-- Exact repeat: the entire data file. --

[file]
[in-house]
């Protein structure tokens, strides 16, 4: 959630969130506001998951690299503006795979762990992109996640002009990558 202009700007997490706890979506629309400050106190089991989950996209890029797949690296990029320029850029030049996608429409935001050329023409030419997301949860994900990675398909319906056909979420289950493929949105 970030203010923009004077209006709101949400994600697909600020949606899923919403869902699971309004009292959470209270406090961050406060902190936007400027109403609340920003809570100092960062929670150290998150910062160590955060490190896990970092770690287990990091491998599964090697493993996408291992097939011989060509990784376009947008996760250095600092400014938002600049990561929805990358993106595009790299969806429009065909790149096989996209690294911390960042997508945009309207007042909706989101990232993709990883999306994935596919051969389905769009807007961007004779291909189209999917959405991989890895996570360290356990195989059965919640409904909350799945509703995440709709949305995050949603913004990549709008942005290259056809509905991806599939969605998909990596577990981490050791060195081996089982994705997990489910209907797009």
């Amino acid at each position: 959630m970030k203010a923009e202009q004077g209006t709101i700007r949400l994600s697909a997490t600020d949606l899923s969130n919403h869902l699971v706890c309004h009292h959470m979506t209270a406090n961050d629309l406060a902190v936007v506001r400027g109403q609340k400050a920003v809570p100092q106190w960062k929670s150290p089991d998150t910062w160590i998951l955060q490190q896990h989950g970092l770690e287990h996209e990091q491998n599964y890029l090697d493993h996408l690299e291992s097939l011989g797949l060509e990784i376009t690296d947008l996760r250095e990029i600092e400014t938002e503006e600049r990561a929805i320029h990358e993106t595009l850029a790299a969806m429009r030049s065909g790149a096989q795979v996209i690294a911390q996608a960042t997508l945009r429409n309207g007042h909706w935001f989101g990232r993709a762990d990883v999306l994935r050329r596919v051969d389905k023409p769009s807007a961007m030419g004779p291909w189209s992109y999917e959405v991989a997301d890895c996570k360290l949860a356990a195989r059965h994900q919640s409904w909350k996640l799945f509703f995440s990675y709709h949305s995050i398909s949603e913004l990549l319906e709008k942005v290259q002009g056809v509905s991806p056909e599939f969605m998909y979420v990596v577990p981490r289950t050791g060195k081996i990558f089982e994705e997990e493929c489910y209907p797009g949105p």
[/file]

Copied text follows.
[in-house]
């Protein structure tokens, strides 16, 4: 959630969130506001998951690299503006795979762990992109996640002009990558 202009700007997490706890979506629309400050106190089991989950996209890029797949690296990029320029850029030049996608429409935001050329023409030419997301949860994900990675398909319906056909979420289950493929949105 970030203010923009004077209006709101949400994600697909600020949606899923919403869902699971309004009292959470209270406090961050406060902190936007400027109403609340920003809570100092960062929670150290998150910062160590955060490190896990970092770690287990990091491998599964090697493993996408291992097939011989060509990784376009947008996760250095600092400014938002600049990561929805990358993106595009790299969806429009065909790149096989996209690294911390960042997508945009309207007042909706989101990232993709990883999306994935596919051969389905769009807007961007004779291909189209999917959405991989890895996570360290356990195989059965919640409904909350799945509703995440709709949305995050949603913004990549709008942005290259056809509905991806599939969605998909990596577990981490050791060195081996089982994705997990489910209907797009």
């Amino acid at each position: 959630m970030k203010a923009e202009q004077g209006t709101i700007r949400l994600s697909a997490t600020d949606l899923s969130n919403h869902l699971v706890c309004h009292h959470m979506t209270a406090n961050d629309l406060a902190v936007v506001r400027g109403q609340k400050a920003v809570p100092q106190w960062k929670s150290p089991d998150t910062w160590i998951l955060q490190q896990h989950g970092l770690e287990h996209e990091q491998n599964y890029l090697d493993h996408l690299e291992s097939l011989g797949l060509e990784i376009t690296d947008l996760r250095e990029i600092e400014t938002e503006e600049r990561a929805i320029h990358e993106t595009l850029a790299a969806m429009r030049s065909g790149a096989q795979v996209i690294a911390q996608a960042t997508l945009r429409n309207g007042h909706w935001f989101g990232r993709a762990d990883v999306l994935r050329r596919v051969d389905k023409p769009s807007a961007m030419g004779p291909w189209s992109y999917e959405v991989a997301d890895c996570k360290l949860a356990a195989r059965h994900q919640s409904w909350k996640l799945f509703f995440s990675y709709h949305s995050i398909s949603e913004l990549l319906e709008k942005v290259q002009g056809v509905s991806p056909e599939f969605m998909y979420v990596v577990p981490r289950t050791g060195k081996i990558f089982e994705e997990e493929c489910y209907p797009g949105p």